The Thais, on the other hand, resented having been deprived of the most valuable portion of their Laotian holdings. In Luang Prabang people usually give an offering of sticky rice to monks. I learn dharmi and pari as study for Buddhists. The accumulation of merit was downplayed; and karma was denounced as leading to fatalism and pacifism.
Buddhism was acceptable and it was useful as a tool of the revolution if it was purged of superstitious practices which had accrued over time. The Vietnamese, who live both in the cities and in the northeastern rural areas, practice a mixture of Mahayana Buddhism and Confucianism.
This was a relationship based on mutual benefits. The temples of Laos were once seen as "Universities" for monks. Buddhism defines the Laotian character. A number of nongovernmental organizations, including some from the United States, have been assisting the government, mainly in the fields of rural development and public health.
Bymonks were reported to have been confined to re-education camps. Wats are often clusters of buildings with the uposatha ordination hall being the most important structure. It was also important to control the Sangha as it was one of the few organisations that had penetrated every village in Laos.
Inthe Lao Issara movement split into two factions. Buddhist monks were harassed by local cadres.The primary sources for the history of Buddhism in Laos are texts, such as palm leaf and mulberry leaf manuscripts, stone and metal inscriptions, traveller’s reports, and printed materials: These sources, which are held in monastic, governmental, and royal archives, provide information on Lao Buddhism from only the 14th century and after, and many.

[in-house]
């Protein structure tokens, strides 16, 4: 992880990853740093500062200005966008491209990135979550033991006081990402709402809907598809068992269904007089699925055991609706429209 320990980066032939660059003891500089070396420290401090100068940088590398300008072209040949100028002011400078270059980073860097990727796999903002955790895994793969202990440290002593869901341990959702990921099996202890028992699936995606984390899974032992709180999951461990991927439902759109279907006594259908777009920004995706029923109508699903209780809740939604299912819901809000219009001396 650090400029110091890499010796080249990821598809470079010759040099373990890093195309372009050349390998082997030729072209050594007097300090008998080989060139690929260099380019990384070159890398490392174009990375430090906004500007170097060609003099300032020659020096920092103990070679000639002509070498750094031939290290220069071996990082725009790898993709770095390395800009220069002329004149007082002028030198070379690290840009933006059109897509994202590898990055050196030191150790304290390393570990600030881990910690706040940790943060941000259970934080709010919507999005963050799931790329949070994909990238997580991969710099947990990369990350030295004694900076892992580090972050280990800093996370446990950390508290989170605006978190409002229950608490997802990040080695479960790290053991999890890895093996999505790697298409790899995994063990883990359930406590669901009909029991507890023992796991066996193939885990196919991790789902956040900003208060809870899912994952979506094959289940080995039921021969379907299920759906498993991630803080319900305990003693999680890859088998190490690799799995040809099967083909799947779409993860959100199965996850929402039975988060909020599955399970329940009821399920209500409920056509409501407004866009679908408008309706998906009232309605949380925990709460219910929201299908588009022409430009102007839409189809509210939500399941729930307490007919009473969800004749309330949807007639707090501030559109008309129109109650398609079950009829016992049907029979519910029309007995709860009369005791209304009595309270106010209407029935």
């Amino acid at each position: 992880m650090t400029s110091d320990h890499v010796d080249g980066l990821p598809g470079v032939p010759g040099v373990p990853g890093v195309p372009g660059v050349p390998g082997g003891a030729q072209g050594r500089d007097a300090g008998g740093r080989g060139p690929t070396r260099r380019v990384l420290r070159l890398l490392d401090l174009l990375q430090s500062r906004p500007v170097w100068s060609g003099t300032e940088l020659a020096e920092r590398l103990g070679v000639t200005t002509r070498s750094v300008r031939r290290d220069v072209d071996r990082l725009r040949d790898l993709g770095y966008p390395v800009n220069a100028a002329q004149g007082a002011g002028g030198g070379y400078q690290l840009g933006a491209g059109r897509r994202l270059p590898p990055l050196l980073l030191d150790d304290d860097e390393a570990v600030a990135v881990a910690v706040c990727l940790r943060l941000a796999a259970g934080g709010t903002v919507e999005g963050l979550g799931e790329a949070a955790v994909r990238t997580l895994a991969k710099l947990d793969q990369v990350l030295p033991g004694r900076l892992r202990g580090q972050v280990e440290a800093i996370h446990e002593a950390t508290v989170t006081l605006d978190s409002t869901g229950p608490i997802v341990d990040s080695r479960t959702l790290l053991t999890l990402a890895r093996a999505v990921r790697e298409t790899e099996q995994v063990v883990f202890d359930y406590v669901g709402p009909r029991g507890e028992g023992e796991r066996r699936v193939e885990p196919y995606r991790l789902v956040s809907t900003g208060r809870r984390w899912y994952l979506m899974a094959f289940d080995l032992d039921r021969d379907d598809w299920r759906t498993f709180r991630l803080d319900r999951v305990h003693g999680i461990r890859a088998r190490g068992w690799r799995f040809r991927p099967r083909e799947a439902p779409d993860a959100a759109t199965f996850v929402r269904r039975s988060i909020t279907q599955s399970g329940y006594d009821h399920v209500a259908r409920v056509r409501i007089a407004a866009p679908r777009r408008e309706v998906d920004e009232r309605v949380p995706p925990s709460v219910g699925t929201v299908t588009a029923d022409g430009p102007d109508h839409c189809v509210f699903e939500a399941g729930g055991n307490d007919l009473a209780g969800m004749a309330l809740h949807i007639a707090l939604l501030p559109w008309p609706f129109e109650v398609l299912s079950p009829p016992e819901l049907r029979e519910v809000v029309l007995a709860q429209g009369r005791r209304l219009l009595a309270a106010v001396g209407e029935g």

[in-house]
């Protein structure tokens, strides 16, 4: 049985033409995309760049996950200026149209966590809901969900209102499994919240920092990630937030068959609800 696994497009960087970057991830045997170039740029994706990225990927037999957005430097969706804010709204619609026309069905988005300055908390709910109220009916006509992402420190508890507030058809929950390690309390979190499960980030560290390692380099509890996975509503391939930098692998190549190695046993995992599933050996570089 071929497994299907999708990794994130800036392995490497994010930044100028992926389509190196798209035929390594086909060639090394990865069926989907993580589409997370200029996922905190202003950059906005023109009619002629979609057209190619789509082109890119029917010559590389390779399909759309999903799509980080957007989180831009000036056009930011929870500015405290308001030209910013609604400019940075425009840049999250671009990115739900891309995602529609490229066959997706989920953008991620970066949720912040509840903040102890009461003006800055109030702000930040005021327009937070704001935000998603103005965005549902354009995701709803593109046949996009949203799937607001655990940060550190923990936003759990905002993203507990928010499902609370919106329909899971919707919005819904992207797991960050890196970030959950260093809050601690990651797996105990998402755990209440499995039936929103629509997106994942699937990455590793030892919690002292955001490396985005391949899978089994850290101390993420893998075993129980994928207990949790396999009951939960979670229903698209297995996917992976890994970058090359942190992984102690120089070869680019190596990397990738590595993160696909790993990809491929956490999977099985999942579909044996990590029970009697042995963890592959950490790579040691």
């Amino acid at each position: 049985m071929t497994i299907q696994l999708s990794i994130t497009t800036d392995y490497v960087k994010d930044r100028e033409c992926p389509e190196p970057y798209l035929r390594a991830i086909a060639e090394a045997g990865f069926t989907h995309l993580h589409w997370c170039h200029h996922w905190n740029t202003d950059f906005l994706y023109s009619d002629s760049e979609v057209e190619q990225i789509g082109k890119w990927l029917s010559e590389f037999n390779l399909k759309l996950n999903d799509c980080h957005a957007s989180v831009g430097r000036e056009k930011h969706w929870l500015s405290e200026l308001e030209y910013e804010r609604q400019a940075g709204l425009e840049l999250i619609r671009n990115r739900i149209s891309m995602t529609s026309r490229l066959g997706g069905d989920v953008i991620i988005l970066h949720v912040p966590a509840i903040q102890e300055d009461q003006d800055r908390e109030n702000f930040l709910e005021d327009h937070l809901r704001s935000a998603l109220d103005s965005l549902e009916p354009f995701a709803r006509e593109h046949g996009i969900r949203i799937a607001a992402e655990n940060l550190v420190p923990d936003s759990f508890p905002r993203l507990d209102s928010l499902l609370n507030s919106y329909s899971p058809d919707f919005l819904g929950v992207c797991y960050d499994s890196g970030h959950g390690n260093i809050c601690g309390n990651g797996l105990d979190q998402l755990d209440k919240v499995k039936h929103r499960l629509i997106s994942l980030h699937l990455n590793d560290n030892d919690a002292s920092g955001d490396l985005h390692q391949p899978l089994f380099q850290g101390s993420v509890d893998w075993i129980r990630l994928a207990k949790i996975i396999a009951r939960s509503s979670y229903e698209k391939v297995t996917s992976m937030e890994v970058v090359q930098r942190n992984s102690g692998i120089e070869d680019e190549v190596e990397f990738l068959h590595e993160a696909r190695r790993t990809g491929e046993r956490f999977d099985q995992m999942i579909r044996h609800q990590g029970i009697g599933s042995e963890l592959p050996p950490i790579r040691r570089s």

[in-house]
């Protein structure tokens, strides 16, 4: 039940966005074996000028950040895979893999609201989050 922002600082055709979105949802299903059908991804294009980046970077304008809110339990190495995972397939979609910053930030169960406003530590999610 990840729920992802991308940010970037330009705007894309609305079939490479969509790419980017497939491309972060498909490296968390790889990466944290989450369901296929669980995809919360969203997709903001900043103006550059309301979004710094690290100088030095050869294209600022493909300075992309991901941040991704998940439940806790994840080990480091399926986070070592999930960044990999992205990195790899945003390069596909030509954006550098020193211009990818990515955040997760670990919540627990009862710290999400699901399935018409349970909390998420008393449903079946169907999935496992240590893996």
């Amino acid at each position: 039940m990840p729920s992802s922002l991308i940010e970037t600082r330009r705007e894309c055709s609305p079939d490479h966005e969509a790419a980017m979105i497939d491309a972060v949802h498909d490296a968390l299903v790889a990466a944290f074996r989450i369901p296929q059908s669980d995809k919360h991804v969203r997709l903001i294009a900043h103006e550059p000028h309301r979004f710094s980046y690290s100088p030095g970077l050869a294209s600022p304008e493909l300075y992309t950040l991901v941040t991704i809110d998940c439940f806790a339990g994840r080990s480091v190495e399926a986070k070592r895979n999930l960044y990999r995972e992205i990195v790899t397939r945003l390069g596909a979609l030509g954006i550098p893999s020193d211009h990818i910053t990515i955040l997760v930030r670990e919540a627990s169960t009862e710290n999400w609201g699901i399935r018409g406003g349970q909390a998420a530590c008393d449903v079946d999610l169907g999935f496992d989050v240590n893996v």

Best read alongside Deydier and Nhouy Abhaythis includes descriptions of Lao Buddhist practices. Contributions by Nhouy Abhay (“Buddhism in Laos”) and Phouvong Phimmasone (“The Buddhist Institute and Religious Teaching”) are particularly useful. Deydier, Henri.
Introduction à la connaissance du Laos.
Saigon: Imprimerie. Buddhism was the state religion of the prerepublic kingdom of Laos, and the organization of the community of monks and novices, the clergy (sangha), paralleled the political hierarchy. Buddhists—largely lowland Lao—account for about half the country’s people.
Buddhism is the dominant spiritual belief in Laos, though some Lao practice Animism and Christianity. Lao Buddhists belong to the Theravada tradition, which is based on the earliest teachings of the Buddha and focuses on the Four Noble Truths: suffering is universal, the cause of suffering is attachment, suffering can cease and there is a way.
Antique Buddha Statues From Laos What little we know of Lao history prior to the influx of Tai in the thirteenth century indicates early connections of the Khmer in Cambodia.
Theravada Buddhism is believed to have first reached Laos during the 7th - 8th Centuries CE, via the kingdom of Dvaravati. Buddhism is the primary religion of mi-centre.com Buddhism practiced in Laos is of the Theravada tradition. Lao Buddhism is a unique version of Theravada Buddhism and is at the basis of Lao mi-centre.comsm in Laos is often closely tied to animist beliefs and belief in ancestral spirits, particularly in rural areas.